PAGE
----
the Mediterranean sea. The northern part belonged tain are we, that colonies of idolatrous heathen were to the tribe of Zebulun, and the southern part to the placed there by the Assyrian monarch, 2 Ki. xvii. 24– tribe of Issachar, 34; and that these were subsequently joined by some SAMARIA. -Touched to the W. on the MediterJews, such as Joia da, mentioned Neh. xiii. 28. They ranean, to the N. on Phænice and Galilee, to the E. were called Samaritans, from their dwelling round the on Peræa, and to the S. on Judæa; it contained old capital of the kingdom of Israel; and were looked 1,330 square miles. It occupied the whole country upon by the Jews as so impure, that they had no deal. between the Jordan and the sea; and therefore such ings with them. Alexander the Great subdued Pales- as travelled frorn Judæa into Galilee 'must needs go tine, and at his death its possession was disputed through Samaria.' by Antigonus and the Egyptians, until Antiochus the
Samaria derived its name from its metropolis Sa. Great, king of Syria, united it to his dominions. The maria, which was so called after one Shemer, of whom Jews, under Judas Maccabeus, revolted, and esta- Omri, king of Israel, bought the ground, for the blished their freedom. They over-ran Samaria, and planted colonies in the northern part of the this city having become the subsequent capital of the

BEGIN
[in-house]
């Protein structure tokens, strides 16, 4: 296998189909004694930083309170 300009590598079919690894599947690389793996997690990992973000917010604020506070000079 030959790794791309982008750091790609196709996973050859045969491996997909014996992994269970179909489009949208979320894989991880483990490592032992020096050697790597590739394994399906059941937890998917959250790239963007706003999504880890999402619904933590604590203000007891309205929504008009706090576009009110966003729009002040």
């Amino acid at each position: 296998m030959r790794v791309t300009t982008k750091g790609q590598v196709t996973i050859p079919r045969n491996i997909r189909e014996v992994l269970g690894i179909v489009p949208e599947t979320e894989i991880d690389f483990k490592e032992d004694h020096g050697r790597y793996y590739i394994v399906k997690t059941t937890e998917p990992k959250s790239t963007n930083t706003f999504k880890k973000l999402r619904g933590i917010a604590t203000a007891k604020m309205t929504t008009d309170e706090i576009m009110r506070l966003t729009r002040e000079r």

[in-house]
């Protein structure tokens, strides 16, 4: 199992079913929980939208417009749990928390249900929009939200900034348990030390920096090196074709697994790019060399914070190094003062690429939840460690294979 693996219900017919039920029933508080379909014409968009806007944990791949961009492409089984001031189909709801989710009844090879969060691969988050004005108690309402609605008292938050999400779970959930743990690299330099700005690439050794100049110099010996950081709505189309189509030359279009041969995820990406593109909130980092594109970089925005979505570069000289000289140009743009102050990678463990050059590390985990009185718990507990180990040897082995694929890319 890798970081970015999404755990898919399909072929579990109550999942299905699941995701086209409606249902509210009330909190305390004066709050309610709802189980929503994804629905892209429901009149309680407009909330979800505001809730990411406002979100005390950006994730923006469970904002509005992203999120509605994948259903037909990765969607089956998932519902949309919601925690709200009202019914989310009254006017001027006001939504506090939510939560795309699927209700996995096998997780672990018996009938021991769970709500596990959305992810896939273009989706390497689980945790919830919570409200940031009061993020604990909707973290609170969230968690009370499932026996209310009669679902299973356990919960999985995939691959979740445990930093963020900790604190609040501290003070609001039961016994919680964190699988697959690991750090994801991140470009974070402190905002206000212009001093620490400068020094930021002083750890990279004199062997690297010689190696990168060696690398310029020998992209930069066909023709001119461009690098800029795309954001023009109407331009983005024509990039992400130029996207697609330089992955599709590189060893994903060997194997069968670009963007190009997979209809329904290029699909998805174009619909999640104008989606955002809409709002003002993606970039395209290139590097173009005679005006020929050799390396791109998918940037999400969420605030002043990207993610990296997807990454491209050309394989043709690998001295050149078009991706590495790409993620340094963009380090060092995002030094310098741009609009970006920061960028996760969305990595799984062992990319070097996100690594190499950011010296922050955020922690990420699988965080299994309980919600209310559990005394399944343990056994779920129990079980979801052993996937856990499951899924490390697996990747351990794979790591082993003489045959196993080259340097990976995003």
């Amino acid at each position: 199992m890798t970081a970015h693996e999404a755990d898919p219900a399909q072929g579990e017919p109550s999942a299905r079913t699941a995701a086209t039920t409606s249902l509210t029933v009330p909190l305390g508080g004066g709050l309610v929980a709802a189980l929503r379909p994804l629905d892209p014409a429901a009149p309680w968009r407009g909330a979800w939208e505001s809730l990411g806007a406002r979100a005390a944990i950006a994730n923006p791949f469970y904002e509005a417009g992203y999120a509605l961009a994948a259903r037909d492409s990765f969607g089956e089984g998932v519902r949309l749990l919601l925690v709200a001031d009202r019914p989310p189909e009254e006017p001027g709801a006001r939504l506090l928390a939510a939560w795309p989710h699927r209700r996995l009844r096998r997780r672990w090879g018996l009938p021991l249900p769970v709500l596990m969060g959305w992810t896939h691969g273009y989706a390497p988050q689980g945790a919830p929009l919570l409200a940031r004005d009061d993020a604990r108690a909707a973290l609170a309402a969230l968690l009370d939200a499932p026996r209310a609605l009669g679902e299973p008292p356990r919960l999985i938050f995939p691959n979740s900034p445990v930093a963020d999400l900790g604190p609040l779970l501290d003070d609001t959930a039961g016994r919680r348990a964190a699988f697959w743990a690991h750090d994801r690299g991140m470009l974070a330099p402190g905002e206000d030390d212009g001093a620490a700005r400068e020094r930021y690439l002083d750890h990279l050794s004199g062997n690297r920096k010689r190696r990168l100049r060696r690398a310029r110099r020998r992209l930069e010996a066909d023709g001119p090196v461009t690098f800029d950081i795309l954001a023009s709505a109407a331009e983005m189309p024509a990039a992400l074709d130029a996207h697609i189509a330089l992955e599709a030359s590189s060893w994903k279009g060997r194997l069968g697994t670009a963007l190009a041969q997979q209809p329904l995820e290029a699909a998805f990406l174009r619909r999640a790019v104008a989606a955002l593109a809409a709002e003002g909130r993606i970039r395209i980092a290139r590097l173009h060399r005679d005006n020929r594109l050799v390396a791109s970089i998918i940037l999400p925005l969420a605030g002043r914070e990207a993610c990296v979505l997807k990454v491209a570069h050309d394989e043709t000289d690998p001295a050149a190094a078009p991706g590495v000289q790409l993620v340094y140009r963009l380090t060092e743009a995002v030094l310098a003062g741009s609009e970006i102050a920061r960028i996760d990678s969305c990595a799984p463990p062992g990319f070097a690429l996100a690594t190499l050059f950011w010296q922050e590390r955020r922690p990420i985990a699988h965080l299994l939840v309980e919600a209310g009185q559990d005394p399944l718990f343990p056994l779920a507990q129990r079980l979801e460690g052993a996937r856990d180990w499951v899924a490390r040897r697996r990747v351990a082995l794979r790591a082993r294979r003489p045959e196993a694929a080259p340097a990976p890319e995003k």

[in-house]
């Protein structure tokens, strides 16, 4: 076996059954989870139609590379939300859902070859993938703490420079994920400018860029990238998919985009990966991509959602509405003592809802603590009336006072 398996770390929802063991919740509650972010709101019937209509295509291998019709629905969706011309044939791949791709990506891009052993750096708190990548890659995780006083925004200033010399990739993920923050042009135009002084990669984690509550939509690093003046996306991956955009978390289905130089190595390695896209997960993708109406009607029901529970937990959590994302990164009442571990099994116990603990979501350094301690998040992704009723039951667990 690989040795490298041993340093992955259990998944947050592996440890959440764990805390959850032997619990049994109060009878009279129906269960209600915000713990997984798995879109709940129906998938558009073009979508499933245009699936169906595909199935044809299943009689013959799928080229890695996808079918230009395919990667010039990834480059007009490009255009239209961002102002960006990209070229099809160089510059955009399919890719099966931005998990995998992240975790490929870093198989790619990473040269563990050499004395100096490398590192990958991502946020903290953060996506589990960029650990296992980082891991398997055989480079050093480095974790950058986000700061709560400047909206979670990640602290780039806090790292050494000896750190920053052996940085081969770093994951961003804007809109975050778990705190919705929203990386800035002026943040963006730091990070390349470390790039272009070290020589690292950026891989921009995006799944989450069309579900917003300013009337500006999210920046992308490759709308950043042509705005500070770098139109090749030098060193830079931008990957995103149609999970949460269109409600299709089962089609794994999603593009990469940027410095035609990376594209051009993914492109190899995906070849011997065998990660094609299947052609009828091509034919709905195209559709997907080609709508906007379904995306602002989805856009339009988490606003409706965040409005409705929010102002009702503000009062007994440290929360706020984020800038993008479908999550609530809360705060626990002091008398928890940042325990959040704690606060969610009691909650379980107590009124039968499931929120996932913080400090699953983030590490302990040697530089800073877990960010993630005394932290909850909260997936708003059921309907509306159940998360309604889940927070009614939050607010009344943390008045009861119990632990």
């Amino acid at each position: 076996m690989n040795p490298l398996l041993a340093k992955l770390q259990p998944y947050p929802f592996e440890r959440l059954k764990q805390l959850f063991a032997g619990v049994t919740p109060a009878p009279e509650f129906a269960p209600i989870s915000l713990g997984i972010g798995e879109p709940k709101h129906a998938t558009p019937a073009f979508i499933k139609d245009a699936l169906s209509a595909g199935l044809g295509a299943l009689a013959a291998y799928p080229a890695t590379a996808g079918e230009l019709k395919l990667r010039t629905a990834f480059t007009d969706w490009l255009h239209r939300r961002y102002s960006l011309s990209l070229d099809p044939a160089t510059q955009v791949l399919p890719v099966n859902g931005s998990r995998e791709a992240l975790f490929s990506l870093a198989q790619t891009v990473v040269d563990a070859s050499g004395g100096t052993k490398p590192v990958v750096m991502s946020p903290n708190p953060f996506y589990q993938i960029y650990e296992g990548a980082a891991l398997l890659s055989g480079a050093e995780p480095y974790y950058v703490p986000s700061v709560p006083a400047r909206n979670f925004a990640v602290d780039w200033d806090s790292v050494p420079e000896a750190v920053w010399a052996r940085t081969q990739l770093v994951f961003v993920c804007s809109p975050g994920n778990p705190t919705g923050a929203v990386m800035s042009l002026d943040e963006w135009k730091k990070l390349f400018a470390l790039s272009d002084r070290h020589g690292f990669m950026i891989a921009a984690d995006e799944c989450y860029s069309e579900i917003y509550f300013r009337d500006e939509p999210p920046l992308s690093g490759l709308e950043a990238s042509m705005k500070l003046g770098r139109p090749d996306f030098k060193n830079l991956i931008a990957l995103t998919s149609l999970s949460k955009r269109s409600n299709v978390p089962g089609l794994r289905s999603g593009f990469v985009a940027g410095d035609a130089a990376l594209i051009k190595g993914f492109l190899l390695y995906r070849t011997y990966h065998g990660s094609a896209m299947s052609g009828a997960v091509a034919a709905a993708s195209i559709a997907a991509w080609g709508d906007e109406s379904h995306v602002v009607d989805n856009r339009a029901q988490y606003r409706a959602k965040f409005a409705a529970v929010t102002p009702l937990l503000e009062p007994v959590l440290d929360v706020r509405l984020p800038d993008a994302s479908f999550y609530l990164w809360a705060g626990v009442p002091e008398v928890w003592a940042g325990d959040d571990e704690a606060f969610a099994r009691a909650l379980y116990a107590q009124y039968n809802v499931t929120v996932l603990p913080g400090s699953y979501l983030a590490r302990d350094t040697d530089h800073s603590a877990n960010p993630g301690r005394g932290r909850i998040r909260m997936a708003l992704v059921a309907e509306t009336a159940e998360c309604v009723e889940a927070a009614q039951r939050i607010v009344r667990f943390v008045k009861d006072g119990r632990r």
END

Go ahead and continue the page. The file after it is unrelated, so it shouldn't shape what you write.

building of the city; and from the circumstance of country, which assumed henceforward the name of kingdom of Israel, the name of samariu is frequently GALILEE ; and raised up a king about B.C. 107. successors called in the Romans to settle their dis- denote the whole of that kingdom. Samaria is inter
His used by the sacred writers of the Old Testament, to putes; and the Roman general, Pompey, irritated by sected by a range of mountains connected with Mut. the little respect shewn to him, marched against Je- Hermon of Galilee; where this range enters the prorusalern and reduced it, B.C. 63, and soon after com
vinces it is called Gilboa. Mount Gilboa, celebrated pleted the subjugation of the whole
country. In the for the death of Saul and Jonathan, and for the detime of Marc Antony, Herod was made king of Ju- feat of the Israelites by the Philistines, was in the dæa, and it was during his reign that our Saviour northern part of Samaria, and formed part of that was born. Judæa remained subject to the Romans range of hills which traverses the whole province till A. D. 66, when a contest arose between the Jews from north to south; towards the city of Samaria, it and Syrians respecting the possession of Cæsarea : is known by the names of Phinehas, Ebal, and Gerithe case being referred to Nero, he decided in favour zim, and upon the borders of Judæa as the mounof the latter; upon which the Jews took up arms, and, after committing some dreadful massacres, succeeded tains of Ephraim. in driving all the Romans and Syrians from Judæa. Upon the division of the tribes into the two kingVespasian was sent against them with a powerful doms of Judah and Israel, Jeroboam, king of the army, and would soon have brought them to subjec- latter, built Sichem, or Shechem, in mount Ephraim, tion, but, on his march to Jerusalem, he received the about the centre of Samaria, and made it the capital intelligence of his having been chosen emperor: he of his dominions.-See Sect. i3. accordingly left the command of the army to his son Titus, who, A.D. 70, reduced the city to ashes, and of Israel till the time of the Assyrian captivity, was